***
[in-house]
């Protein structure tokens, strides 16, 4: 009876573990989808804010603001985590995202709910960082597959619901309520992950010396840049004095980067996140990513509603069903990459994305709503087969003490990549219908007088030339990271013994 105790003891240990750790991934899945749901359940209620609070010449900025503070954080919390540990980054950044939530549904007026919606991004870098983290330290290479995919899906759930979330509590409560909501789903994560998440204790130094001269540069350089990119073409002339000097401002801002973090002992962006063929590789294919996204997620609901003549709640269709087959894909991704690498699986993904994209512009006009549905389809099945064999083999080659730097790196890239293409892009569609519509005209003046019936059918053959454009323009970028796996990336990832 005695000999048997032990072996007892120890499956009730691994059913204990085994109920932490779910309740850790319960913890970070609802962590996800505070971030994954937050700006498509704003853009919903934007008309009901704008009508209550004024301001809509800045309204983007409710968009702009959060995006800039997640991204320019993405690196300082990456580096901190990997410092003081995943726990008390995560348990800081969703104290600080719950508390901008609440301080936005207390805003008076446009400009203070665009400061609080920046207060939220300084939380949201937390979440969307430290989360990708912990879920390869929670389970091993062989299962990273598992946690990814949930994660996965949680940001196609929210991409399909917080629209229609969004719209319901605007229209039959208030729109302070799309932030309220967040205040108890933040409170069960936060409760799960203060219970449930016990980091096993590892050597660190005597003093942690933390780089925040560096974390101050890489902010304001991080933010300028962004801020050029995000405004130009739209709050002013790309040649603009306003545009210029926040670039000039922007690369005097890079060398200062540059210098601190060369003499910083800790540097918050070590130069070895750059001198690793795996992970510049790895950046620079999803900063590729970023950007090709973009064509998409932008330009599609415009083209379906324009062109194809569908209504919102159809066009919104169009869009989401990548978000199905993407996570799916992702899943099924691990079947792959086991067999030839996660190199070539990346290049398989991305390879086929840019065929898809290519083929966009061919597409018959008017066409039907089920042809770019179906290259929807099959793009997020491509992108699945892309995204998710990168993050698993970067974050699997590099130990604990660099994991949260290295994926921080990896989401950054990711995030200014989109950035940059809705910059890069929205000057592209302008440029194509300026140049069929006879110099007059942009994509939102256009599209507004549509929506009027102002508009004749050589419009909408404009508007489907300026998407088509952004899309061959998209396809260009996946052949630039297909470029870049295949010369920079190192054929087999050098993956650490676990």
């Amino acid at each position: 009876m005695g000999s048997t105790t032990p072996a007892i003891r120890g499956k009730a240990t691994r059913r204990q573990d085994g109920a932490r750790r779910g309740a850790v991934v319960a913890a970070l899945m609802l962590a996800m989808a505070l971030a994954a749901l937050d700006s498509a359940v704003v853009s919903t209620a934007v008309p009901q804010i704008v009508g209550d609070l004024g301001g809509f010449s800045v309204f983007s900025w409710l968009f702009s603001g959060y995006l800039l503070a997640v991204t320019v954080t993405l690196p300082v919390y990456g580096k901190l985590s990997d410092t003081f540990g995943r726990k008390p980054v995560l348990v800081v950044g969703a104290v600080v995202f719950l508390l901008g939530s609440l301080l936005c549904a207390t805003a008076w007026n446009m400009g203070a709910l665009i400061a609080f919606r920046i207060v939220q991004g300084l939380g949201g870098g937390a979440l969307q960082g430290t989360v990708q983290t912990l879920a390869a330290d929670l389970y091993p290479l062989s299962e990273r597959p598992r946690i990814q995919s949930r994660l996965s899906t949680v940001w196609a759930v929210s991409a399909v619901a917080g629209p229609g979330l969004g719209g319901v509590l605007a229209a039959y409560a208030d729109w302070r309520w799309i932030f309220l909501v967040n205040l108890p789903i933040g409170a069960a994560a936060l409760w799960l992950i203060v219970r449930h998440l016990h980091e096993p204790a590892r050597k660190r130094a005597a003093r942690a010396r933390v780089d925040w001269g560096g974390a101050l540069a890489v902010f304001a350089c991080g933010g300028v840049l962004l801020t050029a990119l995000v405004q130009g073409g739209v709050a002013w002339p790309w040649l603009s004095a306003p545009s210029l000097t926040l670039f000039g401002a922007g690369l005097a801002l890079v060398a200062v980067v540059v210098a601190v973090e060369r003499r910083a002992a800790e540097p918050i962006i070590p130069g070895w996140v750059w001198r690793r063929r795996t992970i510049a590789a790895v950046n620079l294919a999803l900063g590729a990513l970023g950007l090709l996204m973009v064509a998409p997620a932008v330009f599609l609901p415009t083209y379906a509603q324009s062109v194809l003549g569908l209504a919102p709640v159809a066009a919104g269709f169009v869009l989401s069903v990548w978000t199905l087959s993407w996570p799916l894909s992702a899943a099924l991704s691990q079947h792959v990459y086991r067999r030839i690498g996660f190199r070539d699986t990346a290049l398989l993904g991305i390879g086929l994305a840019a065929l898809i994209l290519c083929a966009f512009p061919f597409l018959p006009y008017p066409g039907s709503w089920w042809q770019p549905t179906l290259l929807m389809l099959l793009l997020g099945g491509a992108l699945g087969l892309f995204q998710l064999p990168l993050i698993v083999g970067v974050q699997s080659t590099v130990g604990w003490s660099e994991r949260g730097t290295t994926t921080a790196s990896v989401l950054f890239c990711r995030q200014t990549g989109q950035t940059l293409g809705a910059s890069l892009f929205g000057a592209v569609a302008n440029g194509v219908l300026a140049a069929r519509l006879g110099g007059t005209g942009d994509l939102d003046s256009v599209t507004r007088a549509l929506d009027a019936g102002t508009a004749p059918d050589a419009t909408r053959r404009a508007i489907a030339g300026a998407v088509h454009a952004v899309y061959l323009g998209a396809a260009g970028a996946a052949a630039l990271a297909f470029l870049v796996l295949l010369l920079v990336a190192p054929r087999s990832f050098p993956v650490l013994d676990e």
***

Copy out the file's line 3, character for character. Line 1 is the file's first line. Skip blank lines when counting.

């Amino acid at each position: 009876m005695g000999s048997t105790t032990p072996a007892i003891r120890g499956k009730a240990t691994r059913r204990q573990d085994g109920a932490r750790r779910g309740a850790v991934v319960a913890a970070l899945m609802l962590a996800m989808a505070l971030a994954a749901l937050d700006s498509a359940v704003v853009s919903t209620a934007v008309p009901q804010i704008v009508g209550d609070l004024g301001g809509f010449s800045v309204f983007s900025w409710l968009f702009s603001g959060y995006l800039l503070a997640v991204t320019v954080t993405l690196p300082v919390y990456g580096k901190l985590s990997d410092t003081f540990g995943r726990k008390p980054v995560l348990v800081v950044g969703a104290v600080v995202f719950l508390l901008g939530s609440l301080l936005c549904a207390t805003a008076w007026n446009m400009g203070a709910l665009i400061a609080f919606r920046i207060v939220q991004g300084l939380g949201g870098g937390a979440l969307q960082g430290t989360v990708q983290t912990l879920a390869a330290d929670l389970y091993p290479l062989s299962e990273r597959p598992r946690i990814q995919s949930r994660l996965s899906t949680v940001w196609a759930v929210s991409a399909v619901a917080g629209p229609g979330l969004g719209g319901v509590l605007a229209a039959y409560a208030d729109w302070r309520w799309i932030f309220l909501v967040n205040l108890p789903i933040g409170a069960a994560a936060l409760w799960l992950i203060v219970r449930h998440l016990h980091e096993p204790a590892r050597k660190r130094a005597a003093r942690a010396r933390v780089d925040w001269g560096g974390a101050l540069a890489v902010f304001a350089c991080g933010g300028v840049l962004l801020t050029a990119l995000v405004q130009g073409g739209v709050a002013w002339p790309w040649l603009s004095a306003p545009s210029l000097t926040l670039f000039g401002a922007g690369l005097a801002l890079v060398a200062v980067v540059v210098a601190v973090e060369r003499r910083a002992a800790e540097p918050i962006i070590p130069g070895w996140v750059w001198r690793r063929r795996t992970i510049a590789a790895v950046n620079l294919a999803l900063g590729a990513l970023g950007l090709l996204m973009v064509a998409p997620a932008v330009f599609l609901p415009t083209y379906a509603q324009s062109v194809l003549g569908l209504a919102p709640v159809a066009a919104g269709f169009v869009l989401s069903v990548w978000t199905l087959s993407w996570p799916l894909s992702a899943a099924l991704s691990q079947h792959v990459y086991r067999r030839i690498g996660f190199r070539d699986t990346a290049l398989l993904g991305i390879g086929l994305a840019a065929l898809i994209l290519c083929a966009f512009p061919f597409l018959p006009y008017p066409g039907s709503w089920w042809q770019p549905t179906l290259l929807m389809l099959l793009l997020g099945g491509a992108l699945g087969l892309f995204q998710l064999p990168l993050i698993v083999g970067v974050q699997s080659t590099v130990g604990w003490s660099e994991r949260g730097t290295t994926t921080a790196s990896v989401l950054f890239c990711r995030q200014t990549g989109q950035t940059l293409g809705a910059s890069l892009f929205g000057a592209v569609a302008n440029g194509v219908l300026a140049a069929r519509l006879g110099g007059t005209g942009d994509l939102d003046s256009v599209t507004r007088a549509l929506d009027a019936g102002t508009a004749p059918d050589a419009t909408r053959r404009a508007i489907a030339g300026a998407v088509h454009a952004v899309y061959l323009g998209a396809a260009g970028a996946a052949a630039l990271a297909f470029l870049v796996l295949l010369l920079v990336a190192p054929r087999s990832f050098p993956v650490l013994d676990e």